But these would take out only a fraction of American combat power. Most US strength is deployed far back. Nor does it take into account the very considerable combat power of Japan and Korea, which if once deployed, would a force to reckon with. In fact, Chinese military planners have expressed the professional opinion that any such surprise attacks would be like “throwing an egg against a rock.” If so, why are the Chinese even contemplating such scenarios?
Because the American public is “abnormally sensitive” about military casualties, according to an article in China’s Liberation Army Daily, killing U.S. airmen or other personnel would spark a “domestic anti-war cry” on the home front and possibly force early withdrawal of U.S. forces.
He's quoting Roger Cliff in AIM Points Magazine.
Remarks. I recently mentioned the evolving Iran-Russia-China axis with a link from FrontPage Magazine:
Iran is rightly portrayed as one of the most pressing threats to the United States and her interests. But Iran remains in many respects a piece on the chessboard of a greater Russian and Chinese game.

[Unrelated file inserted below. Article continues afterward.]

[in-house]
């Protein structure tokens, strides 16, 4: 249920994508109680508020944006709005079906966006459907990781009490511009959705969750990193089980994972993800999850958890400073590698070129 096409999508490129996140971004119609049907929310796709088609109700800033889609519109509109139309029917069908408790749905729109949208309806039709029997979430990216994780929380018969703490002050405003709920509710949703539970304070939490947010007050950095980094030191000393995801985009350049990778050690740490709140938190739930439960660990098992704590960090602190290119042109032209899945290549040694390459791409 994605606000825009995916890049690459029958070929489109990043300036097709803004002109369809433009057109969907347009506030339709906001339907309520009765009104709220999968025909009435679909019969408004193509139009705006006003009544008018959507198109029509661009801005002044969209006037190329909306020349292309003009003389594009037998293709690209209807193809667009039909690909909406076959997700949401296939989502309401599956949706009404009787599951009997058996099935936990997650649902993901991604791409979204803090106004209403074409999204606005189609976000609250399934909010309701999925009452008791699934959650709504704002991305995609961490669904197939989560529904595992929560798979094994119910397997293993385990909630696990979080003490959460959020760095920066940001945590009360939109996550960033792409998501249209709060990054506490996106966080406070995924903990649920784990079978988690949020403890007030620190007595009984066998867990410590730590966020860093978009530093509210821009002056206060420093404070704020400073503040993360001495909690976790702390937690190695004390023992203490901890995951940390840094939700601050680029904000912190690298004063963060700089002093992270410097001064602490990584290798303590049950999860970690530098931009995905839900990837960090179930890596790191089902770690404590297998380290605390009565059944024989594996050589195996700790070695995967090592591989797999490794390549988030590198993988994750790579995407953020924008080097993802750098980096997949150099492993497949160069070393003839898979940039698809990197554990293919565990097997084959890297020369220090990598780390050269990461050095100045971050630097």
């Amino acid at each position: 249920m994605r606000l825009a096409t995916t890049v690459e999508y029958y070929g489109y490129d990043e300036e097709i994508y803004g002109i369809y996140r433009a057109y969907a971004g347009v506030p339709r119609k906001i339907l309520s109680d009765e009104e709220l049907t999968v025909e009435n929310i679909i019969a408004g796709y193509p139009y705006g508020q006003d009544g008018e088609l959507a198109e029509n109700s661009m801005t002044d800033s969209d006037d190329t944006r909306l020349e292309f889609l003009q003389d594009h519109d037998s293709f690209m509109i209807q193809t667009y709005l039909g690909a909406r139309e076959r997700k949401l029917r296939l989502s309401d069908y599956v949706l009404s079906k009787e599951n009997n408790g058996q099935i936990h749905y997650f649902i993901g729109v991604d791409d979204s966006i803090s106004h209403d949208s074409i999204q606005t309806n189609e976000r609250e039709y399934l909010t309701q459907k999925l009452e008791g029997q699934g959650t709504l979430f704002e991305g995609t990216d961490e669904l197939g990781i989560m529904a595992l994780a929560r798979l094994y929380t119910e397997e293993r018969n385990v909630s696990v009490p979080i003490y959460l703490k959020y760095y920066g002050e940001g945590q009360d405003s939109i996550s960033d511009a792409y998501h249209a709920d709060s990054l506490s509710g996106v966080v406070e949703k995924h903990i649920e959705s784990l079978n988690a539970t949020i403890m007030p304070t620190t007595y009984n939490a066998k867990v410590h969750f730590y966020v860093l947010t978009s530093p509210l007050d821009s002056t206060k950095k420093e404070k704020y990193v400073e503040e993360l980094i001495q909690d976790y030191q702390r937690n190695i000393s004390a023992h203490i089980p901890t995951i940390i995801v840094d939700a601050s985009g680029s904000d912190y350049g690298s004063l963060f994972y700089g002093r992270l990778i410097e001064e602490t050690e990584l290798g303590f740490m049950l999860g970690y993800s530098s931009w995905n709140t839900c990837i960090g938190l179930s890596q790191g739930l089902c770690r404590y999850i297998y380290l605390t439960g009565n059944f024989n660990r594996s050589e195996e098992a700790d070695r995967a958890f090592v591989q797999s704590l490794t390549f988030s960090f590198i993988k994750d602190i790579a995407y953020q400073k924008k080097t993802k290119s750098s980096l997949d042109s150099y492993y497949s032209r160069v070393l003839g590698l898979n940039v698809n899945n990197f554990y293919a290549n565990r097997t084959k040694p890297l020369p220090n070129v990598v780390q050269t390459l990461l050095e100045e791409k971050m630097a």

Iran seeks greater power and regional dominance and enjoys the support of both Russia and China in its pursuits. Both afford Iran the protection of cover and interference at the UN Security Council and other diplomatic endeavors, allowing Iran to continue its nuclear efforts under a fairly comfortable security blanket.
For Russia, already sitting atop a major portion of the world's oil reserves, the gains are monetary and psychological, with Iran as a major arms client as well as its principle client in Russia's lucrative nuclear construction and supply market. The Bushehr plant construction alone was a $1 billion dollar deal, with the potential prospects of more in the relatively near future.
For China, the issue is one of energy. Just as the Russian supply of nuclear fuel began transit preparations within hours of the release of the December Iran NIE, China in turn immediately signed a massive long-term energy deal with Iran worth billions. Before the NIE, there was hesitance from China in signing an open deal. The United States in particular had made specific demands for more sanctions against a recalcitrant Iran as well as public calls for other nations to specifically stop making energy agreements until Iran complies. Signing the energy deal before hand would have meant strained relations with lucrative trading partners and potential economic damage. China was patient, as it always is. And the NIE afforded them the diplomatic cover necessary to ink the deal, affording the oil-starved dragon energy relief and enriching the Iranian regime during economic plight.
What remains to be seen is whether the American public of the 21st century will prove as pliant as our adversaries imagine. I'm betting they've got us figured wrong.